Why shooting RAW is the best idea

For those photographers who are shooting using the jpeg format, here’s a pretty compelling demonstration of why you should change to a RAW format if you can.

Recently I took some car interior shots while the car was in being repainted. These were shots for my insurance company who, quite unreasonably I thought, wanted to have on file  some photos of the cars they insure.

Suffice it to say the shots were taken quickly with no real attention to detail.

With one shot the flash hadn’t fired and you can see the results below –  an interior that looks virtually black with no detail – but by tweaking the RAW file in Adobe Camera Raw the shot was made passable.

As a comparison I wondered how a jpeg of the same image would perform if tweaked the same way and the results were quite dramatically worse. I wasn’t expecting the quality gap to be so big.

The amount of detail contained in the shadows of the RAW file which can then be brought out is phenomenal.

So, if you can shoot in RAW but choose not too, think about a change.

Our Shaky Isles

Just over 12 hours ago the east coast of the South Island was hit by a major earthquake. In Wellington it rolled through shaking up everyone and everything. Thankfully we suffered no damage as the old house rocked and rolled with the punches.

It was the strongest earthquake I’ve ever experienced and, being a born and bred Wellingtonian, I’ve been through a few.

What I’m not used to are the aftershocks following this quake. They seem to have been constant for the last 12 hours.

The shot below is my iPhone’s notification of “moderate” or greater earthquakes that have occurred in the last few minutes – about one quake every 4 minutes – with anything above 4.5 being strong enough to notice. The experts say this could continue for days or weeks.

Yikes, there’s another one.

GeoNet notifications

A terrace with a view

view-of-sienaAs our thoughts turn to Italy, a look through the photo album reminds us of time spent around Siena. This photo is taken from the front terrace of the cottage we called home for 6 months at Casavacanza Vesta and is looking towards Siena on a warm October evening.

When we arrived the view was almost completely obscured by trees but while we were away one weekend the kind owners thinned the trees – providing us with this fantastic sunset show each evening.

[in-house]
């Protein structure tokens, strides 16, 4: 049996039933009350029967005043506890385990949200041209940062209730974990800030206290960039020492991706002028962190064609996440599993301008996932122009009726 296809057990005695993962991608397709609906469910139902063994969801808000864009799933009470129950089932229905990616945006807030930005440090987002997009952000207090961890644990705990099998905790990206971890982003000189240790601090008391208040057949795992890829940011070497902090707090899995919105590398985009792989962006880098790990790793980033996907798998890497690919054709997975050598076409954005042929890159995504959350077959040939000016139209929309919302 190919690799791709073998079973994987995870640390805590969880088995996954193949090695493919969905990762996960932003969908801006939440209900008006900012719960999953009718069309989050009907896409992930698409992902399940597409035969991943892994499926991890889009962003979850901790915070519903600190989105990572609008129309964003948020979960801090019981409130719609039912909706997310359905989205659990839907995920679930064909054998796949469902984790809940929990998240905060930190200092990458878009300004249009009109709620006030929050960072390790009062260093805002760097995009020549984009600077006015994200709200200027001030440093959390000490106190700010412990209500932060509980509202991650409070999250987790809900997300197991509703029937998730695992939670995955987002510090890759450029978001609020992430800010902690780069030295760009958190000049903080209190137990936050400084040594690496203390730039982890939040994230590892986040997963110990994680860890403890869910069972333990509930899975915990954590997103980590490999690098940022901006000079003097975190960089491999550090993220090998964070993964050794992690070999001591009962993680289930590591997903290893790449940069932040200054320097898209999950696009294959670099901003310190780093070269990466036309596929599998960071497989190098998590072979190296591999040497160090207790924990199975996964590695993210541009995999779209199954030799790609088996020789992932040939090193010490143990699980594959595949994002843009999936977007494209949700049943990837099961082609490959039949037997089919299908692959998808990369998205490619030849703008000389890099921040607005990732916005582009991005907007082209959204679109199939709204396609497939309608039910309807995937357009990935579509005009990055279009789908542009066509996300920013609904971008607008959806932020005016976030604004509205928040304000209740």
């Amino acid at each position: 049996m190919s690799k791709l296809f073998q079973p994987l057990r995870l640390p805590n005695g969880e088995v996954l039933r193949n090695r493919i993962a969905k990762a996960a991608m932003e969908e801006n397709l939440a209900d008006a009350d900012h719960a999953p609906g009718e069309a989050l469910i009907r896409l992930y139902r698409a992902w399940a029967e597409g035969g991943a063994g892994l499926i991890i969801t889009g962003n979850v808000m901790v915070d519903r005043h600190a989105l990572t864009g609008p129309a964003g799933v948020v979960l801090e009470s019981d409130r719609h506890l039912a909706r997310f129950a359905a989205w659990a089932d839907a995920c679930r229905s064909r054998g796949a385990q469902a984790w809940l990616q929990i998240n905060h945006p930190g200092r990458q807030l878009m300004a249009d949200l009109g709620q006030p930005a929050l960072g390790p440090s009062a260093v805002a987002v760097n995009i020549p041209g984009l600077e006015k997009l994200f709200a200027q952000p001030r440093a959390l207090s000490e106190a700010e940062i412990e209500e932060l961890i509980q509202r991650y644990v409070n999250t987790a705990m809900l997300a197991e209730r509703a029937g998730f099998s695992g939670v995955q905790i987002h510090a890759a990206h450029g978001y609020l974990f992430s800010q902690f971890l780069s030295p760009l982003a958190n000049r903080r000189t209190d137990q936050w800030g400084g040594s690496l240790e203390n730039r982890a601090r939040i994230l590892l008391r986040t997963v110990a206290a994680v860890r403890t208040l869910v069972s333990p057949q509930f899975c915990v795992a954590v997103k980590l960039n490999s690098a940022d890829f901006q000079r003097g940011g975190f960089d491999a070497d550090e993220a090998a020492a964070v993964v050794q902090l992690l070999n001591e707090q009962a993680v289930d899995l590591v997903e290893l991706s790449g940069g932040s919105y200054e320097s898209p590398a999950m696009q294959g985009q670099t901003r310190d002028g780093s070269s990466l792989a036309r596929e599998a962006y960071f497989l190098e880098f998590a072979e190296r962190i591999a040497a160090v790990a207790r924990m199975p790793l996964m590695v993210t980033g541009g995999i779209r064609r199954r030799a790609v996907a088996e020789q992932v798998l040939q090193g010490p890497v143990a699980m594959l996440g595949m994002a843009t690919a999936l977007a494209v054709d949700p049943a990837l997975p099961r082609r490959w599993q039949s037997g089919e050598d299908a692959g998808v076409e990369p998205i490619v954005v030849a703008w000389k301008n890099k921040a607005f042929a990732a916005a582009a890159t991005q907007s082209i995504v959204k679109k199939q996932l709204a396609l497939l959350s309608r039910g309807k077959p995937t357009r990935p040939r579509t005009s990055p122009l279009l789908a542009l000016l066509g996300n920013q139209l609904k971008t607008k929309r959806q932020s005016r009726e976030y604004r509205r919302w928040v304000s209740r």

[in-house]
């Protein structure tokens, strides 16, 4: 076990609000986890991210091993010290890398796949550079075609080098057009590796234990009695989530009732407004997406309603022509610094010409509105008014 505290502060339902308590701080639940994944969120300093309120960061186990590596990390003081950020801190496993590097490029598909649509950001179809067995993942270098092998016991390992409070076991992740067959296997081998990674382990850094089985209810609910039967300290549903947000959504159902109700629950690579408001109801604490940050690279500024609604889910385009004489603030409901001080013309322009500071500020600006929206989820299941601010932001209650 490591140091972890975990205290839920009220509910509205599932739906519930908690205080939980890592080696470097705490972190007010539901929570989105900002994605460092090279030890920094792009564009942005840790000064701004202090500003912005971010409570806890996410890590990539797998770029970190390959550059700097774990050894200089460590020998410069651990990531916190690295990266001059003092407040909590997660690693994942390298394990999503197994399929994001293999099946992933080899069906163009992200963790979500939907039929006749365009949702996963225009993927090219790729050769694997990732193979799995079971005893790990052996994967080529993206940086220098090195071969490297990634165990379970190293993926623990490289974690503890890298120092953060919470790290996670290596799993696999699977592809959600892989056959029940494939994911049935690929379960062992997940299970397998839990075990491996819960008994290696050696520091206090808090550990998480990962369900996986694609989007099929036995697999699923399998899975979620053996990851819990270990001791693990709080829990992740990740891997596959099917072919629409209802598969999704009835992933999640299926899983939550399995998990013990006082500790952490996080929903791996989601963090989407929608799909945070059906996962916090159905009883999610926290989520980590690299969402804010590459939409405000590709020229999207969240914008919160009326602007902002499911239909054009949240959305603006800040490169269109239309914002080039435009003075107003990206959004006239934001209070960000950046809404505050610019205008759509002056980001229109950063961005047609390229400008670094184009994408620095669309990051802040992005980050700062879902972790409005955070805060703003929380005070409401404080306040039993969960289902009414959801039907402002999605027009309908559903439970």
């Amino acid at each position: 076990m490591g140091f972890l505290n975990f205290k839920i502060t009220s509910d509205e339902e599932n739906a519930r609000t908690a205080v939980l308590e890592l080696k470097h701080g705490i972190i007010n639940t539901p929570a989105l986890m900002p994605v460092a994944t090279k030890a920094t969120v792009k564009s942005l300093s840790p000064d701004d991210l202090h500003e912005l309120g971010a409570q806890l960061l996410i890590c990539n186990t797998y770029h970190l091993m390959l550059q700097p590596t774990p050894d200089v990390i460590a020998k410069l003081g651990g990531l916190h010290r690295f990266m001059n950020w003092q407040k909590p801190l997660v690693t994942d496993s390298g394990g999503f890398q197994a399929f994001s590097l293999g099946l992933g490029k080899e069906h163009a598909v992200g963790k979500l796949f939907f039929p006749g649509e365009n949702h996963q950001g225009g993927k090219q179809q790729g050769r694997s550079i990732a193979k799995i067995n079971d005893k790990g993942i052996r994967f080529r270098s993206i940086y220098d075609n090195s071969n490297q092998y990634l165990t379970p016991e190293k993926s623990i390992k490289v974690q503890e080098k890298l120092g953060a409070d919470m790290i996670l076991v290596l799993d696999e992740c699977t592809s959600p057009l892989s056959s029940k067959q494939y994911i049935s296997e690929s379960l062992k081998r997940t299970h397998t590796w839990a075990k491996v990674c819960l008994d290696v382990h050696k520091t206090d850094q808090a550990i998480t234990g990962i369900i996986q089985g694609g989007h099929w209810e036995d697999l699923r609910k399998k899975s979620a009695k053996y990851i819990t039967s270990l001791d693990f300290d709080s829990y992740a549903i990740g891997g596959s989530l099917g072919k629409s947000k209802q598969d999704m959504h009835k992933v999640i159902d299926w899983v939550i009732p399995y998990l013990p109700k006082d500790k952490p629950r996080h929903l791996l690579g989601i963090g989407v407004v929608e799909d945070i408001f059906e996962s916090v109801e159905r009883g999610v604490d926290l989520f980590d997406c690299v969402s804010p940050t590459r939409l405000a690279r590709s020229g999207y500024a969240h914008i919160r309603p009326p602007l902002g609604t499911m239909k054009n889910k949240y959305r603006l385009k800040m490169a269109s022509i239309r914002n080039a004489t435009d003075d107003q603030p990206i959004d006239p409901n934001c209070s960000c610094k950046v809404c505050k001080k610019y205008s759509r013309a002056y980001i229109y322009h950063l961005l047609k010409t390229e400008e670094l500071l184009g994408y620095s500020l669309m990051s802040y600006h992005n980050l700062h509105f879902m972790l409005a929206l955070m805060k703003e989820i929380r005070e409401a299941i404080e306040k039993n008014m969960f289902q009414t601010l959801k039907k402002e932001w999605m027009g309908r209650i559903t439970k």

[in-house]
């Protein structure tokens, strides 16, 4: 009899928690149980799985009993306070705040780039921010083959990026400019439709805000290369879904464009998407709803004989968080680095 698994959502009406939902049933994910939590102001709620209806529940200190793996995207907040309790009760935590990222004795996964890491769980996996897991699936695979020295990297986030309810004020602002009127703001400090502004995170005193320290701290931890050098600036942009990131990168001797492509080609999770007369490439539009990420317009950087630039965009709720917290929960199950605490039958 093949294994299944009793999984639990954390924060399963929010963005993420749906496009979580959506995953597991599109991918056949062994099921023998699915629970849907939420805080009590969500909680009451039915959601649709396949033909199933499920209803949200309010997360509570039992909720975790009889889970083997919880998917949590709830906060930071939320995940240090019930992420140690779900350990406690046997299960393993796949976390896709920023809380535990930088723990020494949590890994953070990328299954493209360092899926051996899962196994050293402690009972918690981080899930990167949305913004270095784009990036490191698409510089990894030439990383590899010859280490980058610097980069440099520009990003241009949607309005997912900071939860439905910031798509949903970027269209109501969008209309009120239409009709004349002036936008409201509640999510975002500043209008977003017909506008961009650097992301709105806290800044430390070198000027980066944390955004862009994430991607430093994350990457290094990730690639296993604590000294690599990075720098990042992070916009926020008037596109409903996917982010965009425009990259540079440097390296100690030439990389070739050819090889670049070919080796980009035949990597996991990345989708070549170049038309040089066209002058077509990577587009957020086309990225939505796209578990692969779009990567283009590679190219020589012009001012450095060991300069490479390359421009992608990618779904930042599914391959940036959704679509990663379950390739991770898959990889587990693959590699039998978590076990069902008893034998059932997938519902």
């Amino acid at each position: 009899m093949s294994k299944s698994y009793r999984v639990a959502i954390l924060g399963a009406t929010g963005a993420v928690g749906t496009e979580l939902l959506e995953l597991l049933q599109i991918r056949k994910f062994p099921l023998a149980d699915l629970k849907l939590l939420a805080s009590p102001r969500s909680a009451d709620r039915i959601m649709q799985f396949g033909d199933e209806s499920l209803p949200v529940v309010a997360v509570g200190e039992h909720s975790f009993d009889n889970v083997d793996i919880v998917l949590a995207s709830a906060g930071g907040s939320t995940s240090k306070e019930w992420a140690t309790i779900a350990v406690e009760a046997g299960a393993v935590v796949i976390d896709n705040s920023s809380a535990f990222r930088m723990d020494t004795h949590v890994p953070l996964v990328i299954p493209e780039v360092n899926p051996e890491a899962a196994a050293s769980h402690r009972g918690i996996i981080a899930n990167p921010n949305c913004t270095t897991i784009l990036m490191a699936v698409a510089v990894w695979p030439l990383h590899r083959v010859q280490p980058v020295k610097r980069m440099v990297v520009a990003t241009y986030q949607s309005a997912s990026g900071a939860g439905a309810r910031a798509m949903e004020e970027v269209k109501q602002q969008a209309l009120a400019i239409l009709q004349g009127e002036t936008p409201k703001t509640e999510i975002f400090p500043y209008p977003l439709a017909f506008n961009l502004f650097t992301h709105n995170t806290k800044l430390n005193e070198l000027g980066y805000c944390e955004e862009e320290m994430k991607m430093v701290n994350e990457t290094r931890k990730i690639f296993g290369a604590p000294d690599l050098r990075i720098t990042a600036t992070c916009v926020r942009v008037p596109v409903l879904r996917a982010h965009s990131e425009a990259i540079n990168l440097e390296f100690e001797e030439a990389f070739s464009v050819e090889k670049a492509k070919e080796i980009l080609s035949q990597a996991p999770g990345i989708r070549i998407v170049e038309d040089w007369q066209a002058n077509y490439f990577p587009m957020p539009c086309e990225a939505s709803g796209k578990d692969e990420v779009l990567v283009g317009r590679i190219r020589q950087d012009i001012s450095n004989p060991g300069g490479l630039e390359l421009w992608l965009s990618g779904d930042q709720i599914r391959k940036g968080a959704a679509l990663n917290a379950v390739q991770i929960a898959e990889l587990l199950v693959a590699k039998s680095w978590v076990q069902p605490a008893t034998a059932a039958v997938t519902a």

Poppie – our ageing girl

Poppie is eleven years old this year. In human years that’s around 67. But no one has told her that, and she still acts like a youngster most of the time.

But every so often you catch her feeling her age, taking the stairs a little slower than usual, sleeping a little longer in the mornings or preferring to snooze on the end of the couch rather than watching the street for anyone brave enough to pass our front gate.

Happily these times are short-lived and before long she’s back to bouncing around the house and terrorising innocent pedestrians.

What a great time to fly

tuscan-sunset-crete

Tuscany in October 2011

If you are thinking of heading overseas next year – check out the early bird airfare deals that are available at the moment. We’ve just booked our flights to Italy next August and it cost $600 less than exactly the same flights in 2015.

We’ve also booked Villa Arienzo for two weeks over Positano festival time and plan to spend a week in Tuscany when we will catch up with friends.

The fourth week? We are thinking of heading to the heel of Italy to explore Apulia as we’ve never been to this part of Italy before.

 

A view of Siena

siena-and-duomo-from-torre-wideI’m not sure if there is a best way to see Siena. Walking the narrow streets it looks great. Standing in the the middle of the Campo it looks great. But from the top of the Torre del Mangia it looks breathtaking – quite literally breathtaking – because of the 400 steps (exactly 400 steps) that need to be climbed to reach the top.

Here are some shots taken once I had caught my breath.